A dolphin long thought to be extinct was caught by a fisherman in Vietnam last week.

On May 15, Phan Van Thai, 49, was fishing with his wife on the Co Chien River in Cho Lach, Ben Tre, when they discovered a creature trapped in their net, VN Express reported. They were unable to identify it at first.

Phan stored the dead animal in ice and waited for authorities, who identified it as an Irrawaddy dolphin, previously thought to have vanished from the Mekong River in Vietnam.

Vu Long, the director of the Center for Biodiversity Conservation and Endangered Species, said no dolphins had been recorded there in the past 30 years. He pointed out that the discovery was important and ground-breaking and that research projects were necessary.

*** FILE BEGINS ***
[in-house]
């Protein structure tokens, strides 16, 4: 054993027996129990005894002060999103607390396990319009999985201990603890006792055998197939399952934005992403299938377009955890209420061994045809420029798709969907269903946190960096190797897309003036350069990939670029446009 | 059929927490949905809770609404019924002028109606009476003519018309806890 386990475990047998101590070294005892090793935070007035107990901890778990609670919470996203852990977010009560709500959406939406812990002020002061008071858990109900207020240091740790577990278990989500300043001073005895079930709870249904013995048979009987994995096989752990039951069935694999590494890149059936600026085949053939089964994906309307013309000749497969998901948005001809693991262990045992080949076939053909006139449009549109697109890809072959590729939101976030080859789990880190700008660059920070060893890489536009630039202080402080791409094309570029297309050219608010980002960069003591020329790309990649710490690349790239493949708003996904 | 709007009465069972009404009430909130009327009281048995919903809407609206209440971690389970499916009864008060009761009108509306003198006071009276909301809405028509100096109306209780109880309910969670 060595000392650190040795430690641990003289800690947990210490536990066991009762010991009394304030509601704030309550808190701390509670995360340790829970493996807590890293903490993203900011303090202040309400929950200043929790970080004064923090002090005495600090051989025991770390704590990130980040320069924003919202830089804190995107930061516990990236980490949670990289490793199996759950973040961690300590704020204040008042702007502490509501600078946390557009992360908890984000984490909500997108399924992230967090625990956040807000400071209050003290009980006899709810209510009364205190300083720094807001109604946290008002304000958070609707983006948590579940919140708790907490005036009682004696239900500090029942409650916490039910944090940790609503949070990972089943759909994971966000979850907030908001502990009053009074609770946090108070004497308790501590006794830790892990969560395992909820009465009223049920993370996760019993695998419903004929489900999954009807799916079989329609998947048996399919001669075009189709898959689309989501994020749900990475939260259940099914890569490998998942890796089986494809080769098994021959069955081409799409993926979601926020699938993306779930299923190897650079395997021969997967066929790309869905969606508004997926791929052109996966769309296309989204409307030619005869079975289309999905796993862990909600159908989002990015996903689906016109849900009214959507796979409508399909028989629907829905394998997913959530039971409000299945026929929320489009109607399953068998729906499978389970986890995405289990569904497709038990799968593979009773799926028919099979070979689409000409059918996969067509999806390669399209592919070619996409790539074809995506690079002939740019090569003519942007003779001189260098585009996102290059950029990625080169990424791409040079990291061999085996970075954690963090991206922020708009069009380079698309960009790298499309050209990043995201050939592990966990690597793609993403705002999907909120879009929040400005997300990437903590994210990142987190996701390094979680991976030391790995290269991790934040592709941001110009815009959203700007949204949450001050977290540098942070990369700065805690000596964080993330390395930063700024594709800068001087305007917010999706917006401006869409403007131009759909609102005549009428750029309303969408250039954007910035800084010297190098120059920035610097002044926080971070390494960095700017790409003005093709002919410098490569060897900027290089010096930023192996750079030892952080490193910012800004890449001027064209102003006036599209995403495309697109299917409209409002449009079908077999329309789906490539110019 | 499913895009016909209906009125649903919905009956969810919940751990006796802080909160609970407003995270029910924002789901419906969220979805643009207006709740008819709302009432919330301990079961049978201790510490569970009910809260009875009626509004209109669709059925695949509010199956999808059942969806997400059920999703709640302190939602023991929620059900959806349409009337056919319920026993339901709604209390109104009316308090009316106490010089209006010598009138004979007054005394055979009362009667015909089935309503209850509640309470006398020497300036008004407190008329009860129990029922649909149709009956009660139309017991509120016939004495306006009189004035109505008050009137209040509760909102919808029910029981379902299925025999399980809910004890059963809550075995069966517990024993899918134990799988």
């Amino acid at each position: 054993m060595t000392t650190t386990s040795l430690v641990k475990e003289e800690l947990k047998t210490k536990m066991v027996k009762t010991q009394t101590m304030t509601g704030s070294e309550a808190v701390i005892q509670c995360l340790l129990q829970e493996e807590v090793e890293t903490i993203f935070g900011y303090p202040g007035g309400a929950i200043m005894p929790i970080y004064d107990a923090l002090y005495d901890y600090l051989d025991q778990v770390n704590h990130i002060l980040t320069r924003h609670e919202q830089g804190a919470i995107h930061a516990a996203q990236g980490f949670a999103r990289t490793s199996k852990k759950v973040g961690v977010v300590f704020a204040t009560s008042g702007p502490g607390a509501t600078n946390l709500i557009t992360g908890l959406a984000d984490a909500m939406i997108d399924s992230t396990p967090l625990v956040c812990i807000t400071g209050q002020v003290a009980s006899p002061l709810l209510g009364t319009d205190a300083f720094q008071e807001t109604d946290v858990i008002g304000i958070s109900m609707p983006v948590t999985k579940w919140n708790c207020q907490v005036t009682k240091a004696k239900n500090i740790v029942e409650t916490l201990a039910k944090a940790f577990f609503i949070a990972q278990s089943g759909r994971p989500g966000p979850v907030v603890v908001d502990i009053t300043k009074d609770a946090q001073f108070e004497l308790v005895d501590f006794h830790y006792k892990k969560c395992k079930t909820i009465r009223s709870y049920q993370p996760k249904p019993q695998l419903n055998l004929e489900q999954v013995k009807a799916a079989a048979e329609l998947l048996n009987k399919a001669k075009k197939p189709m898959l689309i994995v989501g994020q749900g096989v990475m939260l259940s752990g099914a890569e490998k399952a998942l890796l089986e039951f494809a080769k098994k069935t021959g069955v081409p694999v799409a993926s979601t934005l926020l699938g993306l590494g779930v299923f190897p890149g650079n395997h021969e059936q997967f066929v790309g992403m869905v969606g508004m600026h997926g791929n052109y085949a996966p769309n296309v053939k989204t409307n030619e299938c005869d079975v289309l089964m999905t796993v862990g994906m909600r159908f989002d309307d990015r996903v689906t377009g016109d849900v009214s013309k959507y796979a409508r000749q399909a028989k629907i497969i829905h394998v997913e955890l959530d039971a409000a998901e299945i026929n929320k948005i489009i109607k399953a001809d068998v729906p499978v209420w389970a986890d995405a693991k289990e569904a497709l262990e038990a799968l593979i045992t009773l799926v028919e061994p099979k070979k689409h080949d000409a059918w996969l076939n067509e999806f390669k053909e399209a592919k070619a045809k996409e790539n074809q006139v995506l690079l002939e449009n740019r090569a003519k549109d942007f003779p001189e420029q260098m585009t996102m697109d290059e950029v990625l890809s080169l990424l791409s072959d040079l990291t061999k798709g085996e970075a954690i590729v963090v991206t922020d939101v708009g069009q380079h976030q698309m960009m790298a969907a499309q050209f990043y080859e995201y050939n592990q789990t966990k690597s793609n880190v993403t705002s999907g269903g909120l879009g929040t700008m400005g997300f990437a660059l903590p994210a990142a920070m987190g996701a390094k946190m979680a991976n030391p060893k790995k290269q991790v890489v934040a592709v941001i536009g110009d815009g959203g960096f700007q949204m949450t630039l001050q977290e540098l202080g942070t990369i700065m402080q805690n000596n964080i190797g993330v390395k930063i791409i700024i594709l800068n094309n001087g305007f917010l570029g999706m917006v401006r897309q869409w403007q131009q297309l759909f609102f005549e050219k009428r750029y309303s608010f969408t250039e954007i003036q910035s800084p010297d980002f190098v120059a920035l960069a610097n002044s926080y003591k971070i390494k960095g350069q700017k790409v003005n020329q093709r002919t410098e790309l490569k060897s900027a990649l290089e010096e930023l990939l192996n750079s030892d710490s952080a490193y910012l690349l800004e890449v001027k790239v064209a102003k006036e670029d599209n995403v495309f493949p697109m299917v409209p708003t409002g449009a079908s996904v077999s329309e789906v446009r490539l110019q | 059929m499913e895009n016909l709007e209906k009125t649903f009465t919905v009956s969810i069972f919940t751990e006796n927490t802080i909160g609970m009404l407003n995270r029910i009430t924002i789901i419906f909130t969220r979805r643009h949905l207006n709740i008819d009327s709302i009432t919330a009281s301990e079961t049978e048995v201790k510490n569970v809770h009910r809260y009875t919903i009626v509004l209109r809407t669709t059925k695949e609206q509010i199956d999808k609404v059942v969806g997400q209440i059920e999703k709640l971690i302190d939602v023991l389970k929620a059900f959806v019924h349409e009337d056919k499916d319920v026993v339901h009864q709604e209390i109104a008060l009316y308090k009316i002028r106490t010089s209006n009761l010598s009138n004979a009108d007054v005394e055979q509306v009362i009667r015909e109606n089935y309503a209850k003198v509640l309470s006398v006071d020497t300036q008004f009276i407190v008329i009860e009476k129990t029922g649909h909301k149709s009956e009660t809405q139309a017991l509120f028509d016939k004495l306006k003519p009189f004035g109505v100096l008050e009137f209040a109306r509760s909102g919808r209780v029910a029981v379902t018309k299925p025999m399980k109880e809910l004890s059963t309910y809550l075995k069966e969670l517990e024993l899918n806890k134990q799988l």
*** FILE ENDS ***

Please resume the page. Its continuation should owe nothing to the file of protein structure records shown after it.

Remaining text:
The dolphin, an old female, had lost all her teeth.

Samples of its DNA were taken and sent to the Directorate of Fisheries and the Department for Nature Conservation and Biodiversity. The Irrawaddy dolphin – also known as the Orcaella brevirostris – is a euryhaline species of dolphin that mostly lives near coasts and river mouths.

It is also found in nearby Cambodia, in the Mekong River. It is a protected animal under the Convention on International Trade in Endangered Species of Wild Fauna and Flora.